The Centers for Disease Control and Prevention said a rise in cancer has been tied to the sexually transmitted disease human papillomavirus with throat cancer being the most common.
to the CDC, over 43,000 people were diagnosed with HPV-related cancer
in 2015; in 1999, that number was just 30,000. The CDC also said the
number of people getting the HPV vaccination has also increased,
which can help stem the rise in cancer cases. However, it’s not
increasing fast enough, experts have said.
2017, about half of teenagers 13-17 have gotten their recommended HPV
vaccination doses with two-thirds getting the first dose. This is an
increase of five percentage points from 2016.
MD Anderson Cancer Center president Ronald DePinho said the move is
going in the right direction, but not all parents and health care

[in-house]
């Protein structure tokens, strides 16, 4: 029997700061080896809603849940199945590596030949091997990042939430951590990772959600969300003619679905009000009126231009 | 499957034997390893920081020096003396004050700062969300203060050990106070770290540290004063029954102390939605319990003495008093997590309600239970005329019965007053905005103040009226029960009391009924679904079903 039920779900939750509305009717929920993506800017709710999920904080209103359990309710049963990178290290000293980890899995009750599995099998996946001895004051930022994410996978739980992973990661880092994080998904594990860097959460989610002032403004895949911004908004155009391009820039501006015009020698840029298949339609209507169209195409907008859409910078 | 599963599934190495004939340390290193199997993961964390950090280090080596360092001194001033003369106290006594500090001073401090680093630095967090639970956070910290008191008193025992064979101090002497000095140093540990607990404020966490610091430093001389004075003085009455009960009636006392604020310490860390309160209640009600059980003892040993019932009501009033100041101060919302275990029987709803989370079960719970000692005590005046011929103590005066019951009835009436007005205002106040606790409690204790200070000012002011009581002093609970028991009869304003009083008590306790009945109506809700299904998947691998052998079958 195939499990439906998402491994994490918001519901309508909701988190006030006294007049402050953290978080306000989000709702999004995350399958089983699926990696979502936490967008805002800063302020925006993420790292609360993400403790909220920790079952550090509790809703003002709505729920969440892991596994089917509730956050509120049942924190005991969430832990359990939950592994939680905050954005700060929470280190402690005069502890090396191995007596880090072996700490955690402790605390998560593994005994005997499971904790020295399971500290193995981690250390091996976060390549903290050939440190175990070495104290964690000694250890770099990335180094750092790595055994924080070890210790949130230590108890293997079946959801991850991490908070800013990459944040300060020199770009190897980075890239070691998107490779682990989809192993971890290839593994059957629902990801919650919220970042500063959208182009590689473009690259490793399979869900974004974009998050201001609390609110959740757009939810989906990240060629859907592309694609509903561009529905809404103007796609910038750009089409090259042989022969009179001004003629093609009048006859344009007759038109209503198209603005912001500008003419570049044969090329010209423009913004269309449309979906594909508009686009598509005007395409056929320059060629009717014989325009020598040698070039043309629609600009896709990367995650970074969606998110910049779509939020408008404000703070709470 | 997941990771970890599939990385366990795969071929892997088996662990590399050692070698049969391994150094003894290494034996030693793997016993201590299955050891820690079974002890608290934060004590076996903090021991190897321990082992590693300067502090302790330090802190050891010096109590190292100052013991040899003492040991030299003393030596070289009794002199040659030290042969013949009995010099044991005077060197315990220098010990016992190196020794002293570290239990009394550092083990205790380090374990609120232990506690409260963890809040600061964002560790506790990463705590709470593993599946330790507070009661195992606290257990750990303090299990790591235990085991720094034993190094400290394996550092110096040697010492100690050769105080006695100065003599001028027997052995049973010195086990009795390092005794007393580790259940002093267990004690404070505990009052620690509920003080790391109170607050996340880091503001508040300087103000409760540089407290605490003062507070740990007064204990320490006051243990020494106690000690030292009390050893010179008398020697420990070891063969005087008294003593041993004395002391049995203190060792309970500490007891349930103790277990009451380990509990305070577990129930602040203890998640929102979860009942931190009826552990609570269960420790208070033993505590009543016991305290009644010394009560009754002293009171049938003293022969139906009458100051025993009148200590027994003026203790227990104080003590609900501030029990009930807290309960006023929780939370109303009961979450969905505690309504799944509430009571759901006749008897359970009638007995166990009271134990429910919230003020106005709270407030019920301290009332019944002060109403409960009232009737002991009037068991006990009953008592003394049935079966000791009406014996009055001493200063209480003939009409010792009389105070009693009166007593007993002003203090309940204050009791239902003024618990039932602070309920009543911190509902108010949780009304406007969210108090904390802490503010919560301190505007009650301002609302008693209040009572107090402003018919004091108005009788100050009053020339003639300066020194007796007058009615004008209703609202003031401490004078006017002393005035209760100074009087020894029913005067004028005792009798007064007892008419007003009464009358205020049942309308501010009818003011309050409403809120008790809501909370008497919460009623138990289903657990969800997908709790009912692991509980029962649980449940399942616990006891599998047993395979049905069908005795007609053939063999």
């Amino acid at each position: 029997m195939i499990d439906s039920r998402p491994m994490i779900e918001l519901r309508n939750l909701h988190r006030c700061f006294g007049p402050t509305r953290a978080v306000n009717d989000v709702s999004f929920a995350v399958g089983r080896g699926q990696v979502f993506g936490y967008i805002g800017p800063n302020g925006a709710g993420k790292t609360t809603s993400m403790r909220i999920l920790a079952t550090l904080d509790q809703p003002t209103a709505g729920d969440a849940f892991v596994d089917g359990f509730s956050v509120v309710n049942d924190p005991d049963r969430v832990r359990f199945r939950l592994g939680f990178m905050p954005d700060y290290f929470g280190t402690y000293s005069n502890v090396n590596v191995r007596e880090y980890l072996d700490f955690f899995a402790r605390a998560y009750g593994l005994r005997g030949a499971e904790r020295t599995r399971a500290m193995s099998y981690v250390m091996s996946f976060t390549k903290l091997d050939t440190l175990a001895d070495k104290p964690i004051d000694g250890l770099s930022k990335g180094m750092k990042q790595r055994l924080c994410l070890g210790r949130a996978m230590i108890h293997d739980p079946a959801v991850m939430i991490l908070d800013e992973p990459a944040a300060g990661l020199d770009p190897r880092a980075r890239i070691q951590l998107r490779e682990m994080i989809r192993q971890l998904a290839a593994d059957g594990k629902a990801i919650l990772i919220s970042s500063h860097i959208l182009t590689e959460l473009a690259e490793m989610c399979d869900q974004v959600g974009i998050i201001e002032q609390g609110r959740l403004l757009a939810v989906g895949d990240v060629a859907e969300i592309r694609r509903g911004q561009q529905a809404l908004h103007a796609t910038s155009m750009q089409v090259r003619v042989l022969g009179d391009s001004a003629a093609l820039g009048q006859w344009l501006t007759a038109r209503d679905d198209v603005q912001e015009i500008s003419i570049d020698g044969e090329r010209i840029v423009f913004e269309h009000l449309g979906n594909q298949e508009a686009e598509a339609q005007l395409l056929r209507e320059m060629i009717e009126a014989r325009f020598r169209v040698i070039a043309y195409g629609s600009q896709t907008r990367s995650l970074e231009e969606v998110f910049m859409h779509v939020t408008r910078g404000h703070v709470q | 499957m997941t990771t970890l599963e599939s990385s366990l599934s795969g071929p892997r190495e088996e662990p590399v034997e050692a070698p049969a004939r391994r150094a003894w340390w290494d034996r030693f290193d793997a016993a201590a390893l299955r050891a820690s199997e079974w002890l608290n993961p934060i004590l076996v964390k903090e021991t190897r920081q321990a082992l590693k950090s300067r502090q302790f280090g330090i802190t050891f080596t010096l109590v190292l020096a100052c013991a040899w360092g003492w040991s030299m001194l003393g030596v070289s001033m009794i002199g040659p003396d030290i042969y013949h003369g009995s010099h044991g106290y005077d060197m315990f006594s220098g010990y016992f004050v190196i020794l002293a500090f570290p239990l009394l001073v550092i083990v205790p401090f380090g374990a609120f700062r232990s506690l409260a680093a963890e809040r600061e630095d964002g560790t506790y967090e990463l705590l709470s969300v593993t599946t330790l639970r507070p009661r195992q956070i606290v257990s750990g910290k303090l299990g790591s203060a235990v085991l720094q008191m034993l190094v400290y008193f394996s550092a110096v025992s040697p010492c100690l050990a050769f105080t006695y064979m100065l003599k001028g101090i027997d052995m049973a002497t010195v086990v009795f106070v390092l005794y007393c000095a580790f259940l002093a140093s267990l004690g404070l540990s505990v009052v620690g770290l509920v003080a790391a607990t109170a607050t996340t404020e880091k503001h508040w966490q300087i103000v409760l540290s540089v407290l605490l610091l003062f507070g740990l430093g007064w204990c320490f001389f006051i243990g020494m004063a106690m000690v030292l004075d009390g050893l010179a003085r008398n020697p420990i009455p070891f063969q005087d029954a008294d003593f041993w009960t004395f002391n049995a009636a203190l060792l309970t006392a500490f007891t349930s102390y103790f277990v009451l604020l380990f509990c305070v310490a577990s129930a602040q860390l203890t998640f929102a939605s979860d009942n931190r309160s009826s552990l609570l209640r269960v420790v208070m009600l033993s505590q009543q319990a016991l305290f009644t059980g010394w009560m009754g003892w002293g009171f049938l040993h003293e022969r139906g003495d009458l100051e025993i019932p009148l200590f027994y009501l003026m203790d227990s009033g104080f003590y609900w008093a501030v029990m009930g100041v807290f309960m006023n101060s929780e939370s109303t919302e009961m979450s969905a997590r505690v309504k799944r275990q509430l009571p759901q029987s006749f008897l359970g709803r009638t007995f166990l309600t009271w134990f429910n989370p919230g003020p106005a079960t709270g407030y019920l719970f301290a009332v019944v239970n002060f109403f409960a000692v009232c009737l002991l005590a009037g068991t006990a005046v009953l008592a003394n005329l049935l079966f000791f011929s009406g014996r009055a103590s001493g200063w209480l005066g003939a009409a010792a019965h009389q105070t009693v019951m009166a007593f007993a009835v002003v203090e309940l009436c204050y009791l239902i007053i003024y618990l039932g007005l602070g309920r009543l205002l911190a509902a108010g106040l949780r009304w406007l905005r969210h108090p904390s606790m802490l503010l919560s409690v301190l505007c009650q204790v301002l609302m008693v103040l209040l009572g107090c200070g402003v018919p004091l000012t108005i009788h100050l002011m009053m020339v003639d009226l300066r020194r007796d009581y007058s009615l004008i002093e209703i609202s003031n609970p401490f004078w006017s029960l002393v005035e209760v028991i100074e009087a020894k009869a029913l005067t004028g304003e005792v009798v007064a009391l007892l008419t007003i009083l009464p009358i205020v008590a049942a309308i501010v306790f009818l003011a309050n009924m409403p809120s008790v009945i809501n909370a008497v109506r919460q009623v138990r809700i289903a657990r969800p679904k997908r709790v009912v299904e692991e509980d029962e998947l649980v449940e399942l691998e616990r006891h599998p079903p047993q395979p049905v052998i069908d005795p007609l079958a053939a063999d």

providers are giving the children the vaccine, which has been proven
safe and quite effective.
said not getting the vaccine that could prevent cancers is a tragic,
million in the U.S. are infected with the common STD. While most HPV cases clear themselves up, certain HPV strains are persistent and can
lead to cervical, anal, penile, vaginal and throat cancers.
to the agency, 90 percent of HPV-related cancer cases could be
prevented. The vaccine, which was introduced about 10 years ago, has
helped to significantly lower HPV infections and cervical pre-cancer
However, it can take some time before the full benefits of the
vaccine are seen since it takes a few years for several cancers to
develop once HPV has infected someone.
CDC suggests children 11 and 12 get two HPV vaccine doses about six
to 12 months apart. Anyone after 15 years of age should receive three
experts have agreed the rise in HPV vaccination rates is good but
more improvement could be made.
report shows that fewer teenagers living in rural areas are getting
the vaccine and the meningitis vaccine. Also, boys are still less
likely to get the vaccine as girls – with 53 percent of females
compared to 44 percent of males receiving it.
Throat cancer rates in both men and women have risen between 1999 and 2015 with more in men being diagnosed with the disease.